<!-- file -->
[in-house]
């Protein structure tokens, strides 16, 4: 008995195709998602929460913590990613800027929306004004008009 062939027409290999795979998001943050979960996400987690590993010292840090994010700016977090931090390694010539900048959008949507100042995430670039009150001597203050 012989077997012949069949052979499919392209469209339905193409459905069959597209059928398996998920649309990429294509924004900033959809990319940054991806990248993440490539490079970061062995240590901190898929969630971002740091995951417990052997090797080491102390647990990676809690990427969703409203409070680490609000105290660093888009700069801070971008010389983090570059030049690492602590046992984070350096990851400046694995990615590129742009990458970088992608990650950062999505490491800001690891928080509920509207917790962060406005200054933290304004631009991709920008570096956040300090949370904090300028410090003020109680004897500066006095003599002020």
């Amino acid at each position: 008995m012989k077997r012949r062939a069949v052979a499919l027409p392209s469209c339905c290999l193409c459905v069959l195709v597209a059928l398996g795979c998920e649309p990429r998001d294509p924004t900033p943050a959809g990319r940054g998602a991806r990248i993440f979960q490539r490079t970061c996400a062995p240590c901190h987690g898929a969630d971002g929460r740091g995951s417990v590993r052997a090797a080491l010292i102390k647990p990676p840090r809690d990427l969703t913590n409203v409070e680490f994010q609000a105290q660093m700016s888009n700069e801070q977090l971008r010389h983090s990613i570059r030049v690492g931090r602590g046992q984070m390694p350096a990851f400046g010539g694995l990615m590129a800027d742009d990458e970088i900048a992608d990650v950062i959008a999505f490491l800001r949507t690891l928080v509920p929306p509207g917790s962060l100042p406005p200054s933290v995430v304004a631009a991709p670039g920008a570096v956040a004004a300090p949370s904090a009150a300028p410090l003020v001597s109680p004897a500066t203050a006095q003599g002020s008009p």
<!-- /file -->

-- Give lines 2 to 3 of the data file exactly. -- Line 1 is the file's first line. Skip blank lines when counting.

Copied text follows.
């Protein structure tokens, strides 16, 4: 008995195709998602929460913590990613800027929306004004008009 062939027409290999795979998001943050979960996400987690590993010292840090994010700016977090931090390694010539900048959008949507100042995430670039009150001597203050 012989077997012949069949052979499919392209469209339905193409459905069959597209059928398996998920649309990429294509924004900033959809990319940054991806990248993440490539490079970061062995240590901190898929969630971002740091995951417990052997090797080491102390647990990676809690990427969703409203409070680490609000105290660093888009700069801070971008010389983090570059030049690492602590046992984070350096990851400046694995990615590129742009990458970088992608990650950062999505490491800001690891928080509920509207917790962060406005200054933290304004631009991709920008570096956040300090949370904090300028410090003020109680004897500066006095003599002020």
């Amino acid at each position: 008995m012989k077997r012949r062939a069949v052979a499919l027409p392209s469209c339905c290999l193409c459905v069959l195709v597209a059928l398996g795979c998920e649309p990429r998001d294509p924004t900033p943050a959809g990319r940054g998602a991806r990248i993440f979960q490539r490079t970061c996400a062995p240590c901190h987690g898929a969630d971002g929460r740091g995951s417990v590993r052997a090797a080491l010292i102390k647990p990676p840090r809690d990427l969703t913590n409203v409070e680490f994010q609000a105290q660093m700016s888009n700069e801070q977090l971008r010389h983090s990613i570059r030049v690492g931090r602590g046992q984070m390694p350096a990851f400046g010539g694995l990615m590129a800027d742009d990458e970088i900048a992608d990650v950062i959008a999505f490491l800001r949507t690891l928080v509920p929306p509207g917790s962060l100042p406005p200054s933290v995430v304004a631009a991709p670039g920008a570096v956040a004004a300090p949370s904090a009150a300028p410090l003020v001597s109680p004897a500066t203050a006095q003599g002020s008009p």